By on December 9, 2016

All four Lexus LS generations - Images: Toyota Canada

The current automotive climate is not a favourable one for full-size sedans, luxury or otherwise.

Many automakers have persevered, reinvesting in their flagship sedans despite decreased demand. BMW, for instance, suffered a 29-percent loss in U.S. 7 Series demand over the last decade, yet the company introduced two new generations of 7 Series during that period.

Lexus, however, has allowed the LS to wallow in a pool of its own misery. The car that started it all for Lexus was once a conservative, value priced, marketplace leader in the full-size sector; a car that could beat the overpriced Germans at their own game. Now, the decade-old fourth-generation Lexus LS has all but disappeared from the public consciousness. Sales have fallen 73 percent since 2006.

Toyota has finally determined that it’s time for a new Lexus LS. In fact, it’s been time for a new Lexus LS for quite a while.

Lexus last led the category in sales in 2009, ending a streak of three years in which the LS outsold both the BMW 7 Series and Mercedes-Benz S-Class. (2016 will be the S-Class’s seventh consecutive year of sales leadership excluding the notion that the smaller Tesla Model S, sales figures for which are not reported, is the more popular car.) All of the new, third-gen LS’s successes in 2007 — when U.S. LS volume rose to a 16-year high — were washed away with the recession, and Lexus simply didn’t fight back once the market recovered.

2018 Lexus LS NAIAS teaser - Image: Lexus

In 2007, more LS sedans were sold every two months than will be sold in all of 2016.

Again, some of that decline can be attributed to the market’s shifts. But not all.

The Lexus LS offers a relatively small lineup: presently one engine, two wheelbases, rear or all-wheel drive. Despite a much higher price tag, Mercedes-Benz generates more than triple the U.S. volume with help from six sedan and three coupe variants.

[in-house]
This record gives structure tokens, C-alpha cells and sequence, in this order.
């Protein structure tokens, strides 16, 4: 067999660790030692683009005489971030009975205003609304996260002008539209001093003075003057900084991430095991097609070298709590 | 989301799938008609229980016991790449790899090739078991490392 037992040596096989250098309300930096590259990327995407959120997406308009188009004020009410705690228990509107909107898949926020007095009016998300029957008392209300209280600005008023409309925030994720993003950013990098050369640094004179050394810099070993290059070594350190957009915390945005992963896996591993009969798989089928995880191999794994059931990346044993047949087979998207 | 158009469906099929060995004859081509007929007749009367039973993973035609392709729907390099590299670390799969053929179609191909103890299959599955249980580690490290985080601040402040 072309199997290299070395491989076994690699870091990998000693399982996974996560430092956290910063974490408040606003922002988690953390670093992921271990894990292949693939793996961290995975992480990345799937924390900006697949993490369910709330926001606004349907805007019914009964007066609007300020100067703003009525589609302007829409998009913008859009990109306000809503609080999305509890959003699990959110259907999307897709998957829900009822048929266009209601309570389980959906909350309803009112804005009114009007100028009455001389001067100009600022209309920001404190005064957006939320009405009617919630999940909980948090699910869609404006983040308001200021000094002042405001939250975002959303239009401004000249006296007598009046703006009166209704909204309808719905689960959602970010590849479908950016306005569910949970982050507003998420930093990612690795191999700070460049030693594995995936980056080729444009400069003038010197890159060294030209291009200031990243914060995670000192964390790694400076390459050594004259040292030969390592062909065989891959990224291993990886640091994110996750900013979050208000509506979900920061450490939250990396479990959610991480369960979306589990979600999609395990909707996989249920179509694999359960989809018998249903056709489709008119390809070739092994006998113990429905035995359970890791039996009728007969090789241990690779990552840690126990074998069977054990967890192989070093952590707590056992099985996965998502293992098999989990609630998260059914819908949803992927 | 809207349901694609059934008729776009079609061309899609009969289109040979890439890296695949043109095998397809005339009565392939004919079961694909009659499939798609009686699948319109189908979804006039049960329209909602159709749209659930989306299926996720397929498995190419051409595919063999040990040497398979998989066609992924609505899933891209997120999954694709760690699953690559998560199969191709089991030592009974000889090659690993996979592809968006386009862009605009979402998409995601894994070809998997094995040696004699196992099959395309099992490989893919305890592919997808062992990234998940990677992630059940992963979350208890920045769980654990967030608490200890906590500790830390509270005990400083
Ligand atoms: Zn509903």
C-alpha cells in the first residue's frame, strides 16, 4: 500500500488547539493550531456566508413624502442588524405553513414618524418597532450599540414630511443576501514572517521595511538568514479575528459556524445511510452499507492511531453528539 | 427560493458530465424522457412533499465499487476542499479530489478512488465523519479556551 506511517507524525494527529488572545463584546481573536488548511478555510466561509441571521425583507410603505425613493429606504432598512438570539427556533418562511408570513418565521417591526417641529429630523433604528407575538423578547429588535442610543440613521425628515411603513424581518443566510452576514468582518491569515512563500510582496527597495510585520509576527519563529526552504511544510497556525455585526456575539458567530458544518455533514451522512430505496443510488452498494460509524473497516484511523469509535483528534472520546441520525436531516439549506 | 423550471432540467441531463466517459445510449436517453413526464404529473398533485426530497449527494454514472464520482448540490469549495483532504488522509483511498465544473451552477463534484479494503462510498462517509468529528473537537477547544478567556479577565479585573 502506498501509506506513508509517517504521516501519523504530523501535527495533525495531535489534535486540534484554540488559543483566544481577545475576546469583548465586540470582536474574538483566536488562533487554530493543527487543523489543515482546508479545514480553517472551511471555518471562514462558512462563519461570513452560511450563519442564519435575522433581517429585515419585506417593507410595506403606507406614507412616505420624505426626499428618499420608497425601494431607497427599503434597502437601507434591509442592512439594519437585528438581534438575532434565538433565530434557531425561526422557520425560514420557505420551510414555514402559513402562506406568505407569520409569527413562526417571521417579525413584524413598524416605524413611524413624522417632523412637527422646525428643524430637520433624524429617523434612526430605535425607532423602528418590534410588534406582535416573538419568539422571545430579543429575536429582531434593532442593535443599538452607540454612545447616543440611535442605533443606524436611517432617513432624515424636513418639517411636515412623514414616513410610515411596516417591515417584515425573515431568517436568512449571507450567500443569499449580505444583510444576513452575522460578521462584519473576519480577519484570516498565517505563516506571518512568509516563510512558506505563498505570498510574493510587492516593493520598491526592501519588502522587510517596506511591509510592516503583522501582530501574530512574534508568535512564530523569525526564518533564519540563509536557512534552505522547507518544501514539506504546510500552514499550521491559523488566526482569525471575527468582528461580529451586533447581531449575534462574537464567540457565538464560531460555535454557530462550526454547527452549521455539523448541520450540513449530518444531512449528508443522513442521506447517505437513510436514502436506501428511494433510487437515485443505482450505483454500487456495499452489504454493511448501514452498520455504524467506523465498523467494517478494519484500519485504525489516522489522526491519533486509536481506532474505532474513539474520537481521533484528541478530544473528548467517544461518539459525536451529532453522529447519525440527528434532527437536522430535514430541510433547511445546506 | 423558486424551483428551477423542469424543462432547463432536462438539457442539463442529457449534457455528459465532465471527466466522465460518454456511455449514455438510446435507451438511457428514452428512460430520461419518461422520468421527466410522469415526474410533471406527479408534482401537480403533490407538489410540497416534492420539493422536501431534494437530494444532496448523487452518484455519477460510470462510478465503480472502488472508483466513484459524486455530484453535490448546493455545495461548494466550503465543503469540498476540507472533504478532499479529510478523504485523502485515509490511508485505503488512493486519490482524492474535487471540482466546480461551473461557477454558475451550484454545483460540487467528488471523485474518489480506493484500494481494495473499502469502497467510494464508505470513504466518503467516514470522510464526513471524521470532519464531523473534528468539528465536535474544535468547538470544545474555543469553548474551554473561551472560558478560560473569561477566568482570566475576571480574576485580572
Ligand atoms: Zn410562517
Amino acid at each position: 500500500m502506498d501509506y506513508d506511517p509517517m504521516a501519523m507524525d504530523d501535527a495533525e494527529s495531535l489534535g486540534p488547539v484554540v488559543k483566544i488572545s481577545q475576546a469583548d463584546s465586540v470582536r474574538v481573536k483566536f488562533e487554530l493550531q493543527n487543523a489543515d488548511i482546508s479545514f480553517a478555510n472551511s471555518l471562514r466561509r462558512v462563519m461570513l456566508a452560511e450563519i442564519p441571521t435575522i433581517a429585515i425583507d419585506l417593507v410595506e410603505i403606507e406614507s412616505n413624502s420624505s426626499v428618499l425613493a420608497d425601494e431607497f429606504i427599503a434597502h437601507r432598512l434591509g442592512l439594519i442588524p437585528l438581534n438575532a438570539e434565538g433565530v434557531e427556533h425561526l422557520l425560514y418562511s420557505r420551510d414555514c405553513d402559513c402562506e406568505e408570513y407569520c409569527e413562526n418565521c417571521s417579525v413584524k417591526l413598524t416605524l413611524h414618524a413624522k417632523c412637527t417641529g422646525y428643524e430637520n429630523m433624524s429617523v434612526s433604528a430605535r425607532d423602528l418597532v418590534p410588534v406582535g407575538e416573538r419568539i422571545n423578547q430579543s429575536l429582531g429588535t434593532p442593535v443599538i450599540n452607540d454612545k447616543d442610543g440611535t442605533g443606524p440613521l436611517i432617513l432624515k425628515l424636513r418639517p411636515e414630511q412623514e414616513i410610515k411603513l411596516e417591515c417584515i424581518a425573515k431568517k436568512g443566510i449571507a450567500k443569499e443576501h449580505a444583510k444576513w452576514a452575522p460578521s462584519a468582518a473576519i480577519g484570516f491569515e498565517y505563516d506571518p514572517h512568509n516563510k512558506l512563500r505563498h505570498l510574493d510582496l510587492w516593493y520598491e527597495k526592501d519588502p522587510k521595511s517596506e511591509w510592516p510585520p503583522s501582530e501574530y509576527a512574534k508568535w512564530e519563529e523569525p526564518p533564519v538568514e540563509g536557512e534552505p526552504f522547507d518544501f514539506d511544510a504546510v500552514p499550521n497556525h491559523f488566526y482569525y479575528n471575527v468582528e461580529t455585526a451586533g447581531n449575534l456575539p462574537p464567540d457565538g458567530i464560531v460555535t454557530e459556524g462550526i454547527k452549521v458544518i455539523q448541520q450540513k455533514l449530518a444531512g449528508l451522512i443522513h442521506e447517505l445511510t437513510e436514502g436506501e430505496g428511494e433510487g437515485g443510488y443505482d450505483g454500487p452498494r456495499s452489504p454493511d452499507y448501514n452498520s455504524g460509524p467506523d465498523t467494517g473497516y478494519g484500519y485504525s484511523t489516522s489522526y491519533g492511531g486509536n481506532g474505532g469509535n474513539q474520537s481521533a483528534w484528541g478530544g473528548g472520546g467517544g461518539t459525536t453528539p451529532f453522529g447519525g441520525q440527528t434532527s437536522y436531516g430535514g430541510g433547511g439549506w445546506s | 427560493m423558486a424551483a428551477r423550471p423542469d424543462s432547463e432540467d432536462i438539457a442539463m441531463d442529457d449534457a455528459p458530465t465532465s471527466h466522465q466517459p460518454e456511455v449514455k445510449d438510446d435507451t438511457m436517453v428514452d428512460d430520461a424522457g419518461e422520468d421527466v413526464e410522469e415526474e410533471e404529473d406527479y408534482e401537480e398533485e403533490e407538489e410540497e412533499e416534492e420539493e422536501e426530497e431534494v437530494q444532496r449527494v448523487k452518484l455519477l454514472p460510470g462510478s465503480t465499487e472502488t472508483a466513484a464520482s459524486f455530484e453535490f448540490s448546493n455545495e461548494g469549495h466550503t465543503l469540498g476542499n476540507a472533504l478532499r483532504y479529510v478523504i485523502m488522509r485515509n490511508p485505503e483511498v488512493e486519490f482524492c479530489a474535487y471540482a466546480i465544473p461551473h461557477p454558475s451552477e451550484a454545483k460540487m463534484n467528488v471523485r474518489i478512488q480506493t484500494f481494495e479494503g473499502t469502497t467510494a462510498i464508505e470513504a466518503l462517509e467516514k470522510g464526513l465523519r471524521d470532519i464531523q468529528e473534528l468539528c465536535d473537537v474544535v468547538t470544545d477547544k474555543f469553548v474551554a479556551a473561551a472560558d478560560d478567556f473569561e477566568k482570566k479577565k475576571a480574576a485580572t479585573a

Now, with the arrival of the Genesis G90 — essentially the new Lexus LS some three decades later — the pie doesn’t grow any larger, but the number of mouths to feed increases.

U.S. full-size luxury car sales chart 2002-2016 - Image: © TTAC11 years after Lexus displayed the fourth-generation LS at the 2006 North American International Auto Show in Detroit and 28 years after the 1989 Detroit show hosted the arrival of the first LS, the fifth iteration will bow in January at 2017’s NAIAS. Lexus’ new premium rear-wheel drive platform already seen underneath the LC500 will be the foundation for the new LS.

Lexus promises, “a more dynamic experience on the road,” and “visionary technology.”

No promises yet regarding the Lexus executive barge’s ability to overcome years of decline and lost market share.

In spite of the LS’s downfall, overall Lexus volume climbed to record levels in 2015. Total Lexus sales through 2016’s first eleven months are down 4 percent, a decline caused by the car division’s 20-percent drop, including a 22-percent year-over-year LS decrease.

Timothy Cain is the founder of, which obsesses over the free and frequent publication of U.S. and Canadian auto sales figures. Follow on Twitter @goodcarbadcar and on Facebook.

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58 Comments on “It’s About Time – Lexus Will Finally Show A New LS Flagship AT NAIAS In 2017...”

  • avatar

    Interested in seeing a new LS? Yes.

    Interested in seeing a “Predator face” LS? No.